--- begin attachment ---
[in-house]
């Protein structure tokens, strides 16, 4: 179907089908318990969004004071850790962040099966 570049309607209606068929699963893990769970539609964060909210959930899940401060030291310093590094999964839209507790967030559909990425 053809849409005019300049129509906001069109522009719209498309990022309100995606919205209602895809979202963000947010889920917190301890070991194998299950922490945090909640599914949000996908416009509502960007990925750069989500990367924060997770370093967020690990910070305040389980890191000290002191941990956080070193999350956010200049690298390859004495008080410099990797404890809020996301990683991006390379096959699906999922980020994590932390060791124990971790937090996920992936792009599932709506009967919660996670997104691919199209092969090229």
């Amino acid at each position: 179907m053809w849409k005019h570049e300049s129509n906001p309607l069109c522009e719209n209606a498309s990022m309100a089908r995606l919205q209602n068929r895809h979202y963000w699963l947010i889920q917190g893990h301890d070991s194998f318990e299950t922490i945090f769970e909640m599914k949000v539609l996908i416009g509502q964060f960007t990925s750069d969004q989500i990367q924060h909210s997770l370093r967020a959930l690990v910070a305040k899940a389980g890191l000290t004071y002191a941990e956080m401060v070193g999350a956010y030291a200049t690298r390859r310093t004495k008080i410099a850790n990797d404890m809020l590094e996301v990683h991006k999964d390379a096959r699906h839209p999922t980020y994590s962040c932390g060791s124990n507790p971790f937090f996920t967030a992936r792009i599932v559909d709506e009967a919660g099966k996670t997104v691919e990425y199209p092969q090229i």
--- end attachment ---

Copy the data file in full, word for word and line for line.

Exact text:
[in-house]
């Protein structure tokens, strides 16, 4: 179907089908318990969004004071850790962040099966 570049309607209606068929699963893990769970539609964060909210959930899940401060030291310093590094999964839209507790967030559909990425 053809849409005019300049129509906001069109522009719209498309990022309100995606919205209602895809979202963000947010889920917190301890070991194998299950922490945090909640599914949000996908416009509502960007990925750069989500990367924060997770370093967020690990910070305040389980890191000290002191941990956080070193999350956010200049690298390859004495008080410099990797404890809020996301990683991006390379096959699906999922980020994590932390060791124990971790937090996920992936792009599932709506009967919660996670997104691919199209092969090229």
């Amino acid at each position: 179907m053809w849409k005019h570049e300049s129509n906001p309607l069109c522009e719209n209606a498309s990022m309100a089908r995606l919205q209602n068929r895809h979202y963000w699963l947010i889920q917190g893990h301890d070991s194998f318990e299950t922490i945090f769970e909640m599914k949000v539609l996908i416009g509502q964060f960007t990925s750069d969004q989500i990367q924060h909210s997770l370093r967020a959930l690990v910070a305040k899940a389980g890191l000290t004071y002191a941990e956080m401060v070193g999350a956010y030291a200049t690298r390859r310093t004495k008080i410099a850790n990797d404890m809020l590094e996301v990683h991006k999964d390379a096959r699906h839209p999922t980020y994590s962040c932390g060791s124990n507790p971790f937090f996920t967030a992936r792009i599932v559909d709506e009967a919660g099966k996670t997104v691919e990425y199209p092969q090229i």